• “Your kingdom is an everlasting kingdom, and your dominion endures through all generations. The Lord is trustworthy in all he promises and faithful in all he does.” Psalm 145:13
    • “Everyone who calls on the name of the Lord will be saved.” Joel 2:32
    • “I, the Lord, do not change. So you, O descendants of Jacob, are not destroyed.” Malachi 3:6
    • “And God is faithful; he will not let you be tempted beyond what you can bear. But when you are tempted, he will also provide a way out so that you can stand up under it.” 1 Cor 10:13
    • “And we know that in all things God works for the good of those who love him, who have been called according to his purpose.” Rom. 8:28
    • “For we do not have a high priest who is unable to empathize with our weaknesses, but we have one who has been tempted in every way, just as we are–yet he did not sin.” Hebrews 4:15
    • “Jesus Christ is the same yesterday, today, and forever.” Hebrews 13:8

    Through these verses and many others, we can remind ourselves of God’s promises to us. Our God is faithful; therefore we must not worry, but trust that the he will fulfill his promises.

  3. Worship

    Trusting him and reflecting on his faithfulness should naturally lead us to worship and revere such a great God, which is a powerful stance to take. Jehoshaphat demonstrated this by calling certain people to be at the head of the army to “sing to the Lord and to praise him for the splendor of his holiness” (v. 21) What a crazy act! Here, Jehoshaphat chose to praise the Lord for what was only spoken to be accomplished, before any victory had taken place! Look how the Lord responded to their worship:

    “As they began to sing and praise, the Lord set ambushes against the men of Ammon and Moab and Mount Seir who were invading Judah, and they were defeated. The men of Ammon and Moab rose up against the men from Mount Seir to destroy and annihilate them. After they finished slaughtering the men from Seir, they helped to destroy one another. When the men of Judah came to the place that overlooks the desert and looked toward the vast army, they saw only dead bodies lying on the ground; no one had escaped.” (v. 22-24)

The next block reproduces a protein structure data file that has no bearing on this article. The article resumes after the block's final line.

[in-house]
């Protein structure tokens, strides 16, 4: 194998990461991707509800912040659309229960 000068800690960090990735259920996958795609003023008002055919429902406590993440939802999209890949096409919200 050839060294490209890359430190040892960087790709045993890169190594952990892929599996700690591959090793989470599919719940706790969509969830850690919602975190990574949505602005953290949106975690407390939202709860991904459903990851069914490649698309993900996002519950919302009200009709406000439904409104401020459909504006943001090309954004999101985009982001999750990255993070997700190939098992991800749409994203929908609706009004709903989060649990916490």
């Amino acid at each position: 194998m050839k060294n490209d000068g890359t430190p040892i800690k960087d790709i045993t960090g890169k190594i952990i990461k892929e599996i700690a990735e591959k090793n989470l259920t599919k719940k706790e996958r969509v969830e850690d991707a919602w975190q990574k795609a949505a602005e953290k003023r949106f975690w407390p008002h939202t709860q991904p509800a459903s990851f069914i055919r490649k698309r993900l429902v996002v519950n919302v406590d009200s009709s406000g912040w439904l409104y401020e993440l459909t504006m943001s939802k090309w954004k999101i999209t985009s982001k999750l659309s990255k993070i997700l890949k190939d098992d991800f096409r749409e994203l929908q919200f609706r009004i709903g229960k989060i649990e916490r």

What a victory! The Lord was faithful and the people of Judah did not even have to fight their enemies! In fact, we are told that “There was so much plunder that it took three days to collect it.” (v. 25) Only God could have orchestrated such a miraculous outcome.

    This isn’t the only account in the bible where praise and worship broke the chains of oppression. In the New Testament, Paul and Silas chose to worship the Lord while in prison. As a result, the earth shook and their chains fell off. (Acts 16:16-40) Thus, the Lord responded to their worship by giving them freedom.

    Looking at these events, it is evident that we don’t have to wait until we see the final results of a miracle to praise God. He deserves our worship twenty-four/seven because he is worthy. Our worship should never depend on our circumstances but should overflow from the gratitude of such a great salvation that we have been given.

Altogether, the story of Jehoshaphat shows that it is okay to be too weak to face opposition. We are not supposed to be strong enough; but GOD IS! That’s the whole point! He will help us fight the battles that we need to take on. Our job is to seek him, trust him, and worship him with our whole being, no matter what the circumstance. He will give us what we need to overcome in a way that only he can get the glory. We need not worry, for the battle is not ours, it is the Lord’s.